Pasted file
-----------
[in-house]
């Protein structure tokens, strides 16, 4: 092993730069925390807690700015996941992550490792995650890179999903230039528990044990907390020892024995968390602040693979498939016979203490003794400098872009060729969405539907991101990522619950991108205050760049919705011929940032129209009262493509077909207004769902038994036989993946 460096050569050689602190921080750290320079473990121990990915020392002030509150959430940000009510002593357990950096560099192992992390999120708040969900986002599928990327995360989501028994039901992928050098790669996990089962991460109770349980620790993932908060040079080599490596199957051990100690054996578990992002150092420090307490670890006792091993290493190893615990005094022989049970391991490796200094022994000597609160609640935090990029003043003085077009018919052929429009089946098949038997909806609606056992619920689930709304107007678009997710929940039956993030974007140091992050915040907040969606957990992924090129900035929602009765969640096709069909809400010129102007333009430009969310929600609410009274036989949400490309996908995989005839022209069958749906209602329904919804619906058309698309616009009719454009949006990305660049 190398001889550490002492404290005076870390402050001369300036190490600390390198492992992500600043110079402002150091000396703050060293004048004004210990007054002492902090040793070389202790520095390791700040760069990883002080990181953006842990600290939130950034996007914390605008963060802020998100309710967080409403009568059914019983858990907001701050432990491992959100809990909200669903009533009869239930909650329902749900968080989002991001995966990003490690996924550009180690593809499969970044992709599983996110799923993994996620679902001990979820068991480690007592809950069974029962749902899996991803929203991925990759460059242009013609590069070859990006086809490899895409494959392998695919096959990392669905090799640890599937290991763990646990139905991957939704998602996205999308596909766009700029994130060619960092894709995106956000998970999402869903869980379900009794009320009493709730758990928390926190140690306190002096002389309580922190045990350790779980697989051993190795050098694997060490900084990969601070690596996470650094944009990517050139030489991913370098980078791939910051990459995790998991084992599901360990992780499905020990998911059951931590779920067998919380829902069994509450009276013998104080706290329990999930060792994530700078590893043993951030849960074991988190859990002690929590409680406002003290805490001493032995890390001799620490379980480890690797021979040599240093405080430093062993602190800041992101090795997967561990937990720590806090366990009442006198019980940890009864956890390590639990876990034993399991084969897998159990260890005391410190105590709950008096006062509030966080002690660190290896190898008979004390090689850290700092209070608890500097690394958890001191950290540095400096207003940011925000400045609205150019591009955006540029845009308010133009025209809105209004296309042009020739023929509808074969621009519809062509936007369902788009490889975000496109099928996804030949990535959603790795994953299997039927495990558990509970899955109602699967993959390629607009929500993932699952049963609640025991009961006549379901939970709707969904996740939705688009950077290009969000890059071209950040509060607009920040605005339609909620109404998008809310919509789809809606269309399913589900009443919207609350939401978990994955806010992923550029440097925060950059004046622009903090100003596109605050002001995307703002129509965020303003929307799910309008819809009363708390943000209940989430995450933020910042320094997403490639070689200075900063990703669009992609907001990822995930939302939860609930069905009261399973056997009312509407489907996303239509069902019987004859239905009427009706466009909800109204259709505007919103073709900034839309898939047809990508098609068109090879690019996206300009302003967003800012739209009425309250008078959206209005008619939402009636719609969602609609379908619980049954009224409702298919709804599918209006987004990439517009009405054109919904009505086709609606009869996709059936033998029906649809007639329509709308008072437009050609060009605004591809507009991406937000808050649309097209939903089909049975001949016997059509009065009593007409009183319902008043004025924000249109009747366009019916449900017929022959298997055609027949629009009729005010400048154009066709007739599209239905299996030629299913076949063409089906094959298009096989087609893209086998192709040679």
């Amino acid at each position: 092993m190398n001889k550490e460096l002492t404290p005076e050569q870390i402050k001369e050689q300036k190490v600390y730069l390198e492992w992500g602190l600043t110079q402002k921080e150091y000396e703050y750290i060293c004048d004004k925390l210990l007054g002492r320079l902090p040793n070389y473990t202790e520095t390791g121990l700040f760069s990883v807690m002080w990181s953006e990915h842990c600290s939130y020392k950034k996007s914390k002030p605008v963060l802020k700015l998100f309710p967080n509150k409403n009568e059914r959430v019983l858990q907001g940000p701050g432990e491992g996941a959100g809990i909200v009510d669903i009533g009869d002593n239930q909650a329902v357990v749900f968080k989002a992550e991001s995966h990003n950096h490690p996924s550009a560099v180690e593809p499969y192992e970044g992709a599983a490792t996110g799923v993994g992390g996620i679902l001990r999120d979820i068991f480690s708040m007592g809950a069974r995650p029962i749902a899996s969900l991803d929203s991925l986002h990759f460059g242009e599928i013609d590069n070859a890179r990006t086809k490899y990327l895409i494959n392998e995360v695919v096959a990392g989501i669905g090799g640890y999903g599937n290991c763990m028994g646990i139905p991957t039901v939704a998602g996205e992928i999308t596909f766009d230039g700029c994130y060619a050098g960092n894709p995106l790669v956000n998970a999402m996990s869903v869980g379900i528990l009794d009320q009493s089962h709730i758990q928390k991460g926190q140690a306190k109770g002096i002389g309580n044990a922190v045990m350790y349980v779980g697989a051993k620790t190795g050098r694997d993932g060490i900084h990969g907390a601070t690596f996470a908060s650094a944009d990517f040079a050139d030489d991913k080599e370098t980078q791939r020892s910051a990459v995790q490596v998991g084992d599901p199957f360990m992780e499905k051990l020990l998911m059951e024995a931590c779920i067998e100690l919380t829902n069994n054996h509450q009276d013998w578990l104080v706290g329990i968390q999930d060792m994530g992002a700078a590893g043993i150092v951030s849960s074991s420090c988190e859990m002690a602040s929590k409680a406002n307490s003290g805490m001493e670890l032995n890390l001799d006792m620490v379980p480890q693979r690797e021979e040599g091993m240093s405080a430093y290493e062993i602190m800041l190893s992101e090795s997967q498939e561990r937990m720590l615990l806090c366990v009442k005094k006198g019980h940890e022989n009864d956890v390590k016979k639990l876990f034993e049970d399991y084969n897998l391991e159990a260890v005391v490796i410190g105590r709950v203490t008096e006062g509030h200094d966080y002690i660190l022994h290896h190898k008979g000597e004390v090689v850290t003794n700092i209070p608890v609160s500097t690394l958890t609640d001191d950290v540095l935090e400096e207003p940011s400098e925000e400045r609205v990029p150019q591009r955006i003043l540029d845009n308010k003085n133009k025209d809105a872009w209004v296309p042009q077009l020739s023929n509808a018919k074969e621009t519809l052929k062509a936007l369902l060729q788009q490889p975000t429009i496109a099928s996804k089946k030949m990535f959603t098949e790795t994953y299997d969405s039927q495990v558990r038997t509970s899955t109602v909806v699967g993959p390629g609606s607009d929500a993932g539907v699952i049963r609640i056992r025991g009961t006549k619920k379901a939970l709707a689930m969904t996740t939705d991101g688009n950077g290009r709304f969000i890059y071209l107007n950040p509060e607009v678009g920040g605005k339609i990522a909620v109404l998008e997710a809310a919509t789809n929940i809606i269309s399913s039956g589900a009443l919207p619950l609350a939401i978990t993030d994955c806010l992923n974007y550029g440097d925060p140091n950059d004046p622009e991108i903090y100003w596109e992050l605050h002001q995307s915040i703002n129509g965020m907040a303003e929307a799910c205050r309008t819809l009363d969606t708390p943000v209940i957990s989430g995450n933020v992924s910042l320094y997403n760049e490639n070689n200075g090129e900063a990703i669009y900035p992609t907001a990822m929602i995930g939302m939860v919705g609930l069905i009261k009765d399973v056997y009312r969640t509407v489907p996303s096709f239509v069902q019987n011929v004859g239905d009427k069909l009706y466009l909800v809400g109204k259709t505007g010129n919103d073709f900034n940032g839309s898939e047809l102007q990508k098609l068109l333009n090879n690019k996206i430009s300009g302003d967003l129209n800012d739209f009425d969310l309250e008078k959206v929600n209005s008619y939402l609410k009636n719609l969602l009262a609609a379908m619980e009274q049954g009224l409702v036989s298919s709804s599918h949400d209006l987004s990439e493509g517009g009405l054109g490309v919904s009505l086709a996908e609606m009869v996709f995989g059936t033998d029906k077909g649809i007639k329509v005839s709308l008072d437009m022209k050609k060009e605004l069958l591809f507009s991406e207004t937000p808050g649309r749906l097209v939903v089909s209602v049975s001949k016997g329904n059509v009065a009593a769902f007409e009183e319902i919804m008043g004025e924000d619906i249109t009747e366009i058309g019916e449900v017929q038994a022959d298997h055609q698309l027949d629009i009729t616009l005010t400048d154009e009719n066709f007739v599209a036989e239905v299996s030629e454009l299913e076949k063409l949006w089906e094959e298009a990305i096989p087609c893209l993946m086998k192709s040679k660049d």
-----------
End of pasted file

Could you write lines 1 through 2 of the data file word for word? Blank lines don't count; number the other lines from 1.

[in-house]
């Protein structure tokens, strides 16, 4: 092993730069925390807690700015996941992550490792995650890179999903230039528990044990907390020892024995968390602040693979498939016979203490003794400098872009060729969405539907991101990522619950991108205050760049919705011929940032129209009262493509077909207004769902038994036989993946 460096050569050689602190921080750290320079473990121990990915020392002030509150959430940000009510002593357990950096560099192992992390999120708040969900986002599928990327995360989501028994039901992928050098790669996990089962991460109770349980620790993932908060040079080599490596199957051990100690054996578990992002150092420090307490670890006792091993290493190893615990005094022989049970391991490796200094022994000597609160609640935090990029003043003085077009018919052929429009089946098949038997909806609606056992619920689930709304107007678009997710929940039956993030974007140091992050915040907040969606957990992924090129900035929602009765969640096709069909809400010129102007333009430009969310929600609410009274036989949400490309996908995989005839022209069958749906209602329904919804619906058309698309616009009719454009949006990305660049 190398001889550490002492404290005076870390402050001369300036190490600390390198492992992500600043110079402002150091000396703050060293004048004004210990007054002492902090040793070389202790520095390791700040760069990883002080990181953006842990600290939130950034996007914390605008963060802020998100309710967080409403009568059914019983858990907001701050432990491992959100809990909200669903009533009869239930909650329902749900968080989002991001995966990003490690996924550009180690593809499969970044992709599983996110799923993994996620679902001990979820068991480690007592809950069974029962749902899996991803929203991925990759460059242009013609590069070859990006086809490899895409494959392998695919096959990392669905090799640890599937290991763990646990139905991957939704998602996205999308596909766009700029994130060619960092894709995106956000998970999402869903869980379900009794009320009493709730758990928390926190140690306190002096002389309580922190045990350790779980697989051993190795050098694997060490900084990969601070690596996470650094944009990517050139030489991913370098980078791939910051990459995790998991084992599901360990992780499905020990998911059951931590779920067998919380829902069994509450009276013998104080706290329990999930060792994530700078590893043993951030849960074991988190859990002690929590409680406002003290805490001493032995890390001799620490379980480890690797021979040599240093405080430093062993602190800041992101090795997967561990937990720590806090366990009442006198019980940890009864956890390590639990876990034993399991084969897998159990260890005391410190105590709950008096006062509030966080002690660190290896190898008979004390090689850290700092209070608890500097690394958890001191950290540095400096207003940011925000400045609205150019591009955006540029845009308010133009025209809105209004296309042009020739023929509808074969621009519809062509936007369902788009490889975000496109099928996804030949990535959603790795994953299997039927495990558990509970899955109602699967993959390629607009929500993932699952049963609640025991009961006549379901939970709707969904996740939705688009950077290009969000890059071209950040509060607009920040605005339609909620109404998008809310919509789809809606269309399913589900009443919207609350939401978990994955806010992923550029440097925060950059004046622009903090100003596109605050002001995307703002129509965020303003929307799910309008819809009363708390943000209940989430995450933020910042320094997403490639070689200075900063990703669009992609907001990822995930939302939860609930069905009261399973056997009312509407489907996303239509069902019987004859239905009427009706466009909800109204259709505007919103073709900034839309898939047809990508098609068109090879690019996206300009302003967003800012739209009425309250008078959206209005008619939402009636719609969602609609379908619980049954009224409702298919709804599918209006987004990439517009009405054109919904009505086709609606009869996709059936033998029906649809007639329509709308008072437009050609060009605004591809507009991406937000808050649309097209939903089909049975001949016997059509009065009593007409009183319902008043004025924000249109009747366009019916449900017929022959298997055609027949629009009729005010400048154009066709007739599209239905299996030629299913076949063409089906094959298009096989087609893209086998192709040679």